During my 15-year tenure writing gags, sketches and parody lyrics for Bob Hope, I spent many hours with him on the road taping TV specials. An inherent and unavoidable byproduct of television and movie production is down time and, whenever we had a few minutes between takes, Bob enjoyed regaling us with stories from his early days in show business -- funny things that happened to him in vaudeville, on radio and during his Paramount Studio road picture days with Bing.
One May, we were at West Point taping a two-hour special for the cadets. During a lull in the shooting as we sat in his Winnebego waiting for his next call, he told us a story which I think better than any other sums up the awesome power of the mass media to sell consumer products. And it's even more true today than it was in the period now so long ago when the events he spoke of took place. Here's the story he told us:
Following glowing reviews in Broadway's "Big Broadcast of 1938," the Pepsodent toothpaste company offered Bob his own radio show to replace their sponsorship of the popular "Amos 'n' Andy." Bob assembled a crack staff of veteran radio writers, directors and actors that included announcer Bill Goodwin, orchestra leader Skinnay Ennis (soon replaced by Les Brown) and a walrus-mustached, former trombonist named Jerry Colonna. The show, which debuted on September 27, 1938, had all the earmarks of a hit, but unexpectedly got off to a rocky start. It took ten or twelve weeks of tinkering with the format before Hope was satisfied with the laughs he was getting from the studio audience (the show would remain on the air for 20 years).
Since radio was still in its infancy, there was as yet no reliable method of measuring listenership. If the live audience appeared to enjoy the show, it was considered a success. Later, the Hooper Ratings, an audience sampling system similar to today's Neilsens, would be used to set advertising rates. But when Hope began his show, the Hoopers were still in their experimental stages and he was forced to wonder from week-to-week how he and his on-air gang were doing. Whenever he approached executives at Pepsodent's ad agency, all he would get was, "Don't worry about it, Bob. You're doing great. Just keep doing what you've been doing." He got the strange feeling they weren't leveling with him.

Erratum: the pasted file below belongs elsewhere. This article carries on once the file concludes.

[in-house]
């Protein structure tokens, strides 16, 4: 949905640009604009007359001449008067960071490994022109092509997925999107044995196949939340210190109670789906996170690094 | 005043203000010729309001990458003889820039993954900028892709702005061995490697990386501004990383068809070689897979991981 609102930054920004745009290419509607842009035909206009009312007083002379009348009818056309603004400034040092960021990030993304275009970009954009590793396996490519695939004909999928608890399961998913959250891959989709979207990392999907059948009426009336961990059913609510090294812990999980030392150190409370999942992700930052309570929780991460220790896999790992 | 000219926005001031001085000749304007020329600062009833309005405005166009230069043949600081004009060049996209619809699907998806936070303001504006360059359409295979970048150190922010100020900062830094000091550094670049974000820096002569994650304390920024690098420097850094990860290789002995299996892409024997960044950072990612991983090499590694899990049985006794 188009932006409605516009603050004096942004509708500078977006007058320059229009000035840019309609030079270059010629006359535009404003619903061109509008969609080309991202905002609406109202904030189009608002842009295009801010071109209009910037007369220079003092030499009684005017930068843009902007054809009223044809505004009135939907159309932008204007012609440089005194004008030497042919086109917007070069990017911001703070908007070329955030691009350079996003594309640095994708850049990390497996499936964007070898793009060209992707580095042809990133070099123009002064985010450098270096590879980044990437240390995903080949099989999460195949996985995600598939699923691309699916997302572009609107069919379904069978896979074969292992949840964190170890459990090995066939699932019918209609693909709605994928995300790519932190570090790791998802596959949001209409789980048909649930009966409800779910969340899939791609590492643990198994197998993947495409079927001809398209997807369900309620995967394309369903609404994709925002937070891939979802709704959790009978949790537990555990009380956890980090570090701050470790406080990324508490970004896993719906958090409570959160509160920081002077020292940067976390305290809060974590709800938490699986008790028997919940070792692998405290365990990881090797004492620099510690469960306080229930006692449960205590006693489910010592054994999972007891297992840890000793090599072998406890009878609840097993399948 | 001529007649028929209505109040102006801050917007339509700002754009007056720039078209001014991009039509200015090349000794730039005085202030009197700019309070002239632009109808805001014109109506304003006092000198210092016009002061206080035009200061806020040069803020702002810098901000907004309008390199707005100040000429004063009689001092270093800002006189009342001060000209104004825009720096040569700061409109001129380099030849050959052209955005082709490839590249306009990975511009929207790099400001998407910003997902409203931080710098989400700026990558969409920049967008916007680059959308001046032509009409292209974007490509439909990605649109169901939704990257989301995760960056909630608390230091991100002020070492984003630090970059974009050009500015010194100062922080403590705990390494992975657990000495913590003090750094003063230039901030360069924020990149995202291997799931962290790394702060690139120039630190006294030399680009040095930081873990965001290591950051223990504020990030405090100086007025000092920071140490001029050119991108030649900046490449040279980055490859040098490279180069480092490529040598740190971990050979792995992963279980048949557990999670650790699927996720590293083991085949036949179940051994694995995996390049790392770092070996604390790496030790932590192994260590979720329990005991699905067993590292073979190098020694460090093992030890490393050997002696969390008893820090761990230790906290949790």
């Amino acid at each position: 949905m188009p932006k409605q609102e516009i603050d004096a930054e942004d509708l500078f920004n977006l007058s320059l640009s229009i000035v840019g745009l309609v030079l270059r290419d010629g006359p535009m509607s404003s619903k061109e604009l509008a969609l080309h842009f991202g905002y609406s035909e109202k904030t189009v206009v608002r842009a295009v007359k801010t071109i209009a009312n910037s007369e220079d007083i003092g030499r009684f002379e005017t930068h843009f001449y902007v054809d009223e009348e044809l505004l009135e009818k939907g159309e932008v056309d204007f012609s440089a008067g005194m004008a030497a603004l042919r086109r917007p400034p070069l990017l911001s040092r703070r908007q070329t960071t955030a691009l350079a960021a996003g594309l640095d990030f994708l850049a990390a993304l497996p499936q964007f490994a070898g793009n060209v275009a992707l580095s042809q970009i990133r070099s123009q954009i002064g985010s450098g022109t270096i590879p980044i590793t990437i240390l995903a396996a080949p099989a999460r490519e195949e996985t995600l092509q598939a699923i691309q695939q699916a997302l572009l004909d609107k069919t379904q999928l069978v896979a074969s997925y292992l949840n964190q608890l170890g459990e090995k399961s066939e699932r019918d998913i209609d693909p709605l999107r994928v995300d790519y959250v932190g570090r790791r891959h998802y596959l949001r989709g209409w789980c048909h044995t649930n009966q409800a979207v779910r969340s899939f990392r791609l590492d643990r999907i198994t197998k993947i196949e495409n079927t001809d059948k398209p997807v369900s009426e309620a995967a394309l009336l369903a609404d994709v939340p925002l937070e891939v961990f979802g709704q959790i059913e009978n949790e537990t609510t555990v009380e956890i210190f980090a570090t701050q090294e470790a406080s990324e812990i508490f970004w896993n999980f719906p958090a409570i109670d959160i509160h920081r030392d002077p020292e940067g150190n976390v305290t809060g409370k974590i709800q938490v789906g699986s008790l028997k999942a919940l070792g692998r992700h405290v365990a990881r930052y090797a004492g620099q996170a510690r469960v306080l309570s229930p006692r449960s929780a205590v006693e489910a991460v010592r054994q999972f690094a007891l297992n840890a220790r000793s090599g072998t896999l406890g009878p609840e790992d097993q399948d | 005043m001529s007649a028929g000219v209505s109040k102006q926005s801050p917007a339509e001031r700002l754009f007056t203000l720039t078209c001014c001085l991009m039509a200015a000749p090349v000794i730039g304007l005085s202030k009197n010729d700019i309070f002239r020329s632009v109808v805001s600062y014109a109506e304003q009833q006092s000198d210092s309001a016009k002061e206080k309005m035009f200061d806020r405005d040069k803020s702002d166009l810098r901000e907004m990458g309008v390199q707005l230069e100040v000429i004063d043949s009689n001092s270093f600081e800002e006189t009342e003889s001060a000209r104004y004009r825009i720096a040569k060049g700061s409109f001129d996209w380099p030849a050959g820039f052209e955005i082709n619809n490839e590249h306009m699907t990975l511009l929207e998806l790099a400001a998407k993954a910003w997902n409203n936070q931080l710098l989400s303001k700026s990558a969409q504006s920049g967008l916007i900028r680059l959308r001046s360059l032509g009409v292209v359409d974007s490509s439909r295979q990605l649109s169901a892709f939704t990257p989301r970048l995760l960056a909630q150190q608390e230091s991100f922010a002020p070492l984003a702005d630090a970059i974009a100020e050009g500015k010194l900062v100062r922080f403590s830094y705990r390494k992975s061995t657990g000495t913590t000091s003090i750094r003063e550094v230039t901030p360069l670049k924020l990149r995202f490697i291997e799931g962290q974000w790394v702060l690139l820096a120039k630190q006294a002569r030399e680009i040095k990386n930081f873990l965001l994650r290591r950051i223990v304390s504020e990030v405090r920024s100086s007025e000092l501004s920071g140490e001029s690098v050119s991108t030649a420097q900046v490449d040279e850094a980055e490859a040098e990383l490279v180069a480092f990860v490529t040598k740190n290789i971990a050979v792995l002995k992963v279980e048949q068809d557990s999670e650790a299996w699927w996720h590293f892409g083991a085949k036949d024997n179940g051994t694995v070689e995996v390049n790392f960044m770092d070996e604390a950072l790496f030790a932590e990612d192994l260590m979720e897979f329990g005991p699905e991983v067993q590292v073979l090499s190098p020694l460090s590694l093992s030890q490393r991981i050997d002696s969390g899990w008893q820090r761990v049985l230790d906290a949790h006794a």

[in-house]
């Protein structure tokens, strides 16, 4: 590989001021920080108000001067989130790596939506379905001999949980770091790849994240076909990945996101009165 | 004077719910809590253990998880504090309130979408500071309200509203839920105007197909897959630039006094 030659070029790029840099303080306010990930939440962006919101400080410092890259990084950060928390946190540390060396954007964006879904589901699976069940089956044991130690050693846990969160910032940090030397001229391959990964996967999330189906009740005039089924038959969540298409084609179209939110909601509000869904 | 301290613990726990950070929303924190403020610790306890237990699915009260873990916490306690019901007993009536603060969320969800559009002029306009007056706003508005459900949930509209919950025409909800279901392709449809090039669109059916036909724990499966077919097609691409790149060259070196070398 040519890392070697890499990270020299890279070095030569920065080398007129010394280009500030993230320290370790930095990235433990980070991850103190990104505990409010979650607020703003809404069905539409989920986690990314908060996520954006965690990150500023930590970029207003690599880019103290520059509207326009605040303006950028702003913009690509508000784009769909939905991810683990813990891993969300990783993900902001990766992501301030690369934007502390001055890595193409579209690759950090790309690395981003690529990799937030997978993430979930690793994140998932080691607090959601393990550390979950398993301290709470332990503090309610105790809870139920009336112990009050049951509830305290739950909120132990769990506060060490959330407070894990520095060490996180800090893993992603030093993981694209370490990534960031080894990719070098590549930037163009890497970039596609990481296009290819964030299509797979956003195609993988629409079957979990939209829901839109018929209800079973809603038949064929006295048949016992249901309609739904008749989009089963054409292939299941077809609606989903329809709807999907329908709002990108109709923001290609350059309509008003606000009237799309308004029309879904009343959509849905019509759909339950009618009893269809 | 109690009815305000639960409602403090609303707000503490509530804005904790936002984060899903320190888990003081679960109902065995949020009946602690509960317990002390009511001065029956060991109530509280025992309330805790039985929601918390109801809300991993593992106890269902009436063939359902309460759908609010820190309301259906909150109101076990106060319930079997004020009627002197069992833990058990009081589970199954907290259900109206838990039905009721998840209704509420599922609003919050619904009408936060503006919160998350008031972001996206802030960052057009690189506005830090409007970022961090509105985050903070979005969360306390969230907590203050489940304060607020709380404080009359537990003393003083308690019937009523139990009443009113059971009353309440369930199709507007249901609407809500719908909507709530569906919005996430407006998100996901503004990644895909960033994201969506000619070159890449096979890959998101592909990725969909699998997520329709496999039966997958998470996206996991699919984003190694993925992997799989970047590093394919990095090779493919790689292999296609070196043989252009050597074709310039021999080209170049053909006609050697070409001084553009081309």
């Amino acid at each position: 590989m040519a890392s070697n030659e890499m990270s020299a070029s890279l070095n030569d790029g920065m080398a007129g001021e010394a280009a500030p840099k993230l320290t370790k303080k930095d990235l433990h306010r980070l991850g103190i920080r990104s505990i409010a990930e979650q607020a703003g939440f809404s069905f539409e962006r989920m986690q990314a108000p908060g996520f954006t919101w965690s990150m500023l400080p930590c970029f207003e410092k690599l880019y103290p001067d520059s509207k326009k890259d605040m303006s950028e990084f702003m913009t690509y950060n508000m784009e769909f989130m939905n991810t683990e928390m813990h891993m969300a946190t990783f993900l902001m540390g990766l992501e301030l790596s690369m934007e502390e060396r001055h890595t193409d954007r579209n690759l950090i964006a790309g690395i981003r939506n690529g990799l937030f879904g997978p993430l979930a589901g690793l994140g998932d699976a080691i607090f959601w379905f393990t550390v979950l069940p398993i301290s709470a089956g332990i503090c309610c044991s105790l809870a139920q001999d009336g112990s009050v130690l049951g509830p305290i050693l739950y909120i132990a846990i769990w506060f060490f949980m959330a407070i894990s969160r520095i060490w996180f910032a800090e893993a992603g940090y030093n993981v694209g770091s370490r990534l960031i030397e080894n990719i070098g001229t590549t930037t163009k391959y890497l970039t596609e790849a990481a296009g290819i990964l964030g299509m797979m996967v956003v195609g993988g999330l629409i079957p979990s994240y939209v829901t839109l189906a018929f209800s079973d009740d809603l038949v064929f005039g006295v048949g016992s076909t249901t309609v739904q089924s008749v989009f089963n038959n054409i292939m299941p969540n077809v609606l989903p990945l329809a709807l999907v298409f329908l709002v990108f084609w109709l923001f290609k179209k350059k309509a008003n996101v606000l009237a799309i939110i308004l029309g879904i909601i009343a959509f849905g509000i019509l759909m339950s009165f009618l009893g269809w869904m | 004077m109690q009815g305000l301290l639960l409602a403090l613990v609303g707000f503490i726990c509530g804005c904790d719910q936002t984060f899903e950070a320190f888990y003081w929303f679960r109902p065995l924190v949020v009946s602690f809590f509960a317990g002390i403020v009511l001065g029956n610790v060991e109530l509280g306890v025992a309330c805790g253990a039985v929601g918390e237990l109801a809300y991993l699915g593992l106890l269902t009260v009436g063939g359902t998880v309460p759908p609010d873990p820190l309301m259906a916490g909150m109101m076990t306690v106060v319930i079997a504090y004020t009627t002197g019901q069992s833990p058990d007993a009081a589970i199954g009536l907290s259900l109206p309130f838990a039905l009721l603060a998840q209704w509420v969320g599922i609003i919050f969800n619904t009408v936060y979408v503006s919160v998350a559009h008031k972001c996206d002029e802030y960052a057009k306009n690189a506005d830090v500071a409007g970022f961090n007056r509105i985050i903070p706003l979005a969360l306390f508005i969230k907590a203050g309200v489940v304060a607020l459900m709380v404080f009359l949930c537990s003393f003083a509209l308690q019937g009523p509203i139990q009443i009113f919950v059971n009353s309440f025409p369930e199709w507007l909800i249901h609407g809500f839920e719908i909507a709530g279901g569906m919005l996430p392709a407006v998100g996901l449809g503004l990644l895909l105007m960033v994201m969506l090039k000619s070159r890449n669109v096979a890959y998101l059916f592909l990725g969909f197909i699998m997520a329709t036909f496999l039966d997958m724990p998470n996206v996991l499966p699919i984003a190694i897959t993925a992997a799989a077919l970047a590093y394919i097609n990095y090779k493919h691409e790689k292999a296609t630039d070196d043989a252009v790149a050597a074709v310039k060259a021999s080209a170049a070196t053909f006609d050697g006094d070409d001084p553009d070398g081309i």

One day, after the show had been on for almost a year, he was approached by a man on the golf course who had been playing in the foursome ahead of him. "Bob, I want to thank you," said the man. Hope, thinking he was just another fan, returned the compliment and moved on. "No," continued the man. "I want to thank you for making me a millionaire." Of course, Hope had no idea what he was talking about.
It seems that the man had run a small cardboard box factory that he'd inherited from his father. It was a modest business servicing many clients -- including Pepsodent. "About six months ago," explained the man, "Pepsodent doubled their orders, then a week later, tripled them. Eventually, I dropped all my other customers and provided boxes for Pepsodent exclusively. My company became so successful, I ended up selling it for a million dollars. Thanks, Bob." Hope was stunned. No one at Pepsodent had mentioned such a large increase in their production of toothpaste. Completely by accident, Hope had stumbled onto an audience gauge as accurate as the Hooper Ratings would later become.
Hope smiled wryly as he concluded his story. We all sat mesmerized. "Well?" one of us asked, "what did you do then?" "Let's just say," said Bob, "when contract renewal time came along, I negotiated one of the biggest goddamned raises in the history of radio."
The persuasive power of the mass media to sell products couldn't have been driven home more forcefully and Bob Hope never forgot the lesson he learned from it. Over the ensuing years, he would make sure that his name became aligned with major sponsors whose products he would hawk enthusiastically in countless TV commercials -- a practice that some Hollywood stars of Hope's magnitude considered somehow degrading to their "art."
After Pepsodent, Hope's name would be linked with Chrysler and, later still, with Texaco, a relationship that culminated in 1974 in a $4 million, five-year television production deal (a sum unheard of at the time). In the mid-1980's, he received $3 million from Southwestern Bell Telephone for a series of TV spots for their "Silver Pages" that took him but three days to film. In California, he appeared in numerous commercials for Cal Fed Bank, in which he was a major stockholder. Fittingly, his final appearance on television, at age 95, was in a commercial for K Mart directed by Penny Marshall.
And it all came about because an appreciative box maker over half a century before had taken the time to say "Thanks." Sometimes, the lessons we learn best come from sources we least expect.
"How Bob Hope Learned About The Power Of Advertising -- A Lesson He Never Forgot" is copyright 1998 (c) by Bob Mills (All rights reserved). Portions may be quoted with attribution.
(Bob Mills is an attorney-turned-comedy writer who now delivers motivational corporate and cruise ship lectures based on his adventures with Bob Hope. Full details can be found at http://www.laughmakers.blogspot.com. He also publishes "Funny Side Up," a free topical comedy newsletter delivered by e-mail Mon-Fri. Sign up at http://funnysideup.listbot.com/ or send a "subscribe" e-mail to email@example.com)
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